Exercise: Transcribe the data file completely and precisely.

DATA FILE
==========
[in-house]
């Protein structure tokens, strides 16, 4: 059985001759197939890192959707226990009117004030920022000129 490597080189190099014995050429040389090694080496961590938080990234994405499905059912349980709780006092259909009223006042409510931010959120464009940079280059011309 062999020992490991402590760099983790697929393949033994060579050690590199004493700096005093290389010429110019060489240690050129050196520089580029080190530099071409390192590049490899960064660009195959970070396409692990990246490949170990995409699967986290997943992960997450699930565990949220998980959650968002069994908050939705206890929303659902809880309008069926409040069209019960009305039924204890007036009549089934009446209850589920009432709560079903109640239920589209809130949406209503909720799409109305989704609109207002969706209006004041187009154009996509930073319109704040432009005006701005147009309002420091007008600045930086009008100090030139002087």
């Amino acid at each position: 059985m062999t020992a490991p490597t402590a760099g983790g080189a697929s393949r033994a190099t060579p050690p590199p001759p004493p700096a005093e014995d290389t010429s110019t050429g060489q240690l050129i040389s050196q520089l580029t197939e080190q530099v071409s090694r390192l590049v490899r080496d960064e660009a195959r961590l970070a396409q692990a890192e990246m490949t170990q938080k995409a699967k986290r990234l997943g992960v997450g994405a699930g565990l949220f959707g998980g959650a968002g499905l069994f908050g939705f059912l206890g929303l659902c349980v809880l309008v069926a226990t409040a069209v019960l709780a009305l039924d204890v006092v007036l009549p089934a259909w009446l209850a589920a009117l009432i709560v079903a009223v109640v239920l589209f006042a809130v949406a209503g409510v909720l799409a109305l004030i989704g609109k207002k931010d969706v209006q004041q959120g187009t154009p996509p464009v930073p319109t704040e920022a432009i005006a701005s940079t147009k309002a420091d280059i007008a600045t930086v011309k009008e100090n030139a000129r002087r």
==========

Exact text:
[in-house]
């Protein structure tokens, strides 16, 4: 059985001759197939890192959707226990009117004030920022000129 490597080189190099014995050429040389090694080496961590938080990234994405499905059912349980709780006092259909009223006042409510931010959120464009940079280059011309 062999020992490991402590760099983790697929393949033994060579050690590199004493700096005093290389010429110019060489240690050129050196520089580029080190530099071409390192590049490899960064660009195959970070396409692990990246490949170990995409699967986290997943992960997450699930565990949220998980959650968002069994908050939705206890929303659902809880309008069926409040069209019960009305039924204890007036009549089934009446209850589920009432709560079903109640239920589209809130949406209503909720799409109305989704609109207002969706209006004041187009154009996509930073319109704040432009005006701005147009309002420091007008600045930086009008100090030139002087």
């Amino acid at each position: 059985m062999t020992a490991p490597t402590a760099g983790g080189a697929s393949r033994a190099t060579p050690p590199p001759p004493p700096a005093e014995d290389t010429s110019t050429g060489q240690l050129i040389s050196q520089l580029t197939e080190q530099v071409s090694r390192l590049v490899r080496d960064e660009a195959r961590l970070a396409q692990a890192e990246m490949t170990q938080k995409a699967k986290r990234l997943g992960v997450g994405a699930g565990l949220f959707g998980g959650a968002g499905l069994f908050g939705f059912l206890g929303l659902c349980v809880l309008v069926a226990t409040a069209v019960l709780a009305l039924d204890v006092v007036l009549p089934a259909w009446l209850a589920a009117l009432i709560v079903a009223v109640v239920l589209f006042a809130v949406a209503g409510v909720l799409a109305l004030i989704g609109k207002k931010d969706v209006q004041q959120g187009t154009p996509p464009v930073p319109t704040e920022a432009i005006a701005s940079t147009k309002a420091d280059i007008a600045t930086v011309k009008e100090n030139a000129r002087r």